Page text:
It's likely you're wondering if kitchen cabinets can be painted if the finish of your cabinets is looking tired and overdue for a makeover. And you might be wondering, too, if it’s a project you can undertake yourself, or one that’s better to call in a pro for.
The answer is that kitchen cabinets can be painted to give the room a remodel without major disruption, though of course, it's vital to know how to paint kitchen cabinets properly to get a perfect finish. What is important is that the kitchen cabinets themselves still work in terms of their layout and style. If that’s the case, it can be simple to swap to a different color, or an alternative paint finish, or revamp doors and drawers that are scuffed.
We asked the experts to share their knowhow on whether kitchen cabinets can be painted, including both the benefits of doing so, and the snags it’s essential to be aware of.
Can kitchen cabinets be painted?
Yes, kitchen cabinets can be painted. ‘Everything can be painted, it just depends on what the work involved will be to get the paint to adhere to the substrate,’ says David Steckel, Thumbtack’s home expert.
Cabinets are made from a variety of materials, and changing kitchen cabinet colors involves a different process depending on the material: in other words, it’s essential to be aware of the type of surface onto which you are painting.
Here’s what the experts told us in answer to the question of whether kitchen cabinets can be painted, along with the pitfalls you should bear in mind if you are considering painted kitchen cabinet ideas.
The pros of painting kitchen cabinets
We have lots of tips for painting kitchen cabinets, but these are the most important benefits:
One of the most important benefits of painting kitchen cabinets is that it avoids waste. ‘I hate throwing perfectly good cabinets into the dumpster,’ says Kathy Corbet of Kathy Corbet Interiors in Richmond, Va. ‘Painting kitchen cabinets is not only sustainable, but it’s also a quick and fabulous way to update a room.’
Good sales strategy
David Steckel agrees, and adds that it can be a good strategy if you plan to sell your home soon. ‘This upgrade can reboot your kitchen in a big way, and a kitchen update like this can improve your home’s resale value and yield a staggering 72 per cent return on your investment,’ he says.
Easier to change pulls
Painting kitchen cabinets makes an additional style upgrade you may want to do simpler, says Heather Mastrangeli, principal designer of Innovatus Design. ‘Another benefit of painting cabinets is that you can change the pull types more easily because you don’t have to maintain the same drill holes as before,’ she explains. ‘They can be filled and redrilled for the new hardware easily, providing flexibility for hardware styles.’
Consider, too, the cost to paint kitchen cabinets versus shopping for new ones. ‘Painting your kitchen cabinets can cost a lot less than buying new ones and having them installed,’ says Kerry Sherin, consumer advocate at Ownerly. ‘Because painting is typically cheaper than buying and installing new, you should have more money to spend elsewhere if you go this route,’ she continues. ‘New cabinets plus installation can cost almost half of your kitchen renovation budget. By cutting costs there, you can upgrade your flooring, countertops, or even get the high-end appliances you really want in your remodeling project.’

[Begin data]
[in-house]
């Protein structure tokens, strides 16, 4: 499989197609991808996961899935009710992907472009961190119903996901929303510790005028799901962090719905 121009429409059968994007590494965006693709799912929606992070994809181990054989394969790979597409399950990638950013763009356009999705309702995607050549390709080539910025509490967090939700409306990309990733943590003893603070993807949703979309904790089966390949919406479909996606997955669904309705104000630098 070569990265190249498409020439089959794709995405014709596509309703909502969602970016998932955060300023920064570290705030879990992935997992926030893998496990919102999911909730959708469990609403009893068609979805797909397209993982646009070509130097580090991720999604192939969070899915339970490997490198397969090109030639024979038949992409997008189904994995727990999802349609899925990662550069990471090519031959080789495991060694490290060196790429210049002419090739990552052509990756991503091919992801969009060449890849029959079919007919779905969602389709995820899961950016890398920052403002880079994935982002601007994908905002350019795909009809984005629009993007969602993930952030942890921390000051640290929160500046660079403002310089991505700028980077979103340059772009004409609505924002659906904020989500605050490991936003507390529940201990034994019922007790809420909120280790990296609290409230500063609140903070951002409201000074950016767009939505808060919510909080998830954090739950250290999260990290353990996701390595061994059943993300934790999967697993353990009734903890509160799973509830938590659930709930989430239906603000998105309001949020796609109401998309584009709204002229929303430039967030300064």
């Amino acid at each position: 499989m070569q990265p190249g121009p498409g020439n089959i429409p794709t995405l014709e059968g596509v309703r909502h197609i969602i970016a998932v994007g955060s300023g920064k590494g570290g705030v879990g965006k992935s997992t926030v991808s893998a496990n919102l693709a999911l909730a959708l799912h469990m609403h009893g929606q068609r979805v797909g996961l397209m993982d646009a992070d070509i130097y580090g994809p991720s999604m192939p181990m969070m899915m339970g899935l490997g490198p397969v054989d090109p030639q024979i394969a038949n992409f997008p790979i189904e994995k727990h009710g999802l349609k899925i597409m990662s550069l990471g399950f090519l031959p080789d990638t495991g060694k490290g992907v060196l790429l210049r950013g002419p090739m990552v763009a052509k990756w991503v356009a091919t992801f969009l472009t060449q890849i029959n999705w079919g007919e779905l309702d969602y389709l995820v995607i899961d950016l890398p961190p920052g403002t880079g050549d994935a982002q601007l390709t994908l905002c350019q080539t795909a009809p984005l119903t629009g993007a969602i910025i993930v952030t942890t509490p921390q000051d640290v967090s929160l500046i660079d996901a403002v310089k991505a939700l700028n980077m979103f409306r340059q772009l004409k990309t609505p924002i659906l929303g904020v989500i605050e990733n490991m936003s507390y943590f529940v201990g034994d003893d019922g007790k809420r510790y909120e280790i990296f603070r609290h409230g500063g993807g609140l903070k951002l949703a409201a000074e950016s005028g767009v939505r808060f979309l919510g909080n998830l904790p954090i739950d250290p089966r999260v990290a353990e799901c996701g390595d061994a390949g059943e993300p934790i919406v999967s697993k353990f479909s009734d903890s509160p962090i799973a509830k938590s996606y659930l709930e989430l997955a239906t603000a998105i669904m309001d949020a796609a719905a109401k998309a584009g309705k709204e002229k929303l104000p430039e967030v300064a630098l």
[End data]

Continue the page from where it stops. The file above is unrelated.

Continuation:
A painted kitchen finish can also enhance the durability of the cabinets. ‘Painting kitchen cabinets protects them from the everyday wear and tear associated with regular use in the kitchen,’ says Matt Teifke, founder and CEO of Teifke Real Estate. ‘The paint acts as an extra layer of protection, keeping the cabinets looking good and lasting longer.’
Personalizes the kitchen
‘Painting kitchen cabinets allows you to personalize your space in a unique way,’ says Alex Capozzolo, co-founder of SD House Guys. ‘You can choose colors and finishes that fit your style, making the kitchen more of an extension of yourself rather than just another room in your house.’
Looks like new
And painting cabinets really can be transformative. ‘You might think it would take a miracle to fix your old cabinets,’ says Kerry Sherin. ‘You might find the miracle you’re looking for in paint. Painted cabinets can look brand new when done right.’
Possible pitfalls when painting kitchen cabinets
To reap the benefits listed above, it is, of course, vital to know how to paint kitchen cabinets. These are the traps for the unwary, say the experts.
Not using the right paint and primer
The right paint is crucial to success when painting kitchen cabinets. ‘Make sure to use durable paints that can withstand the harsh environment of a kitchen,’ says carpenter Matt Hagens, founder and CEO of Obsessed Woodworking. ‘If you’re using an oil-based paint, apply it in a well-ventilated area and allow time to dry thoroughly before moving any items around,’ he adds.
Kerry Sherin says it’s worth the extra cost for quality paint. ‘You will have better coverage, the paint will last longer, and it will look better,’ she says.
Make sure, too, you have the right products for the material from which the cabinets are made. ‘Typically cabinets are either solid wood; “good one side” plywood; wood veneer on plywood or MDF or HDF; thermofoil; or melamine,’ explains David Steckel.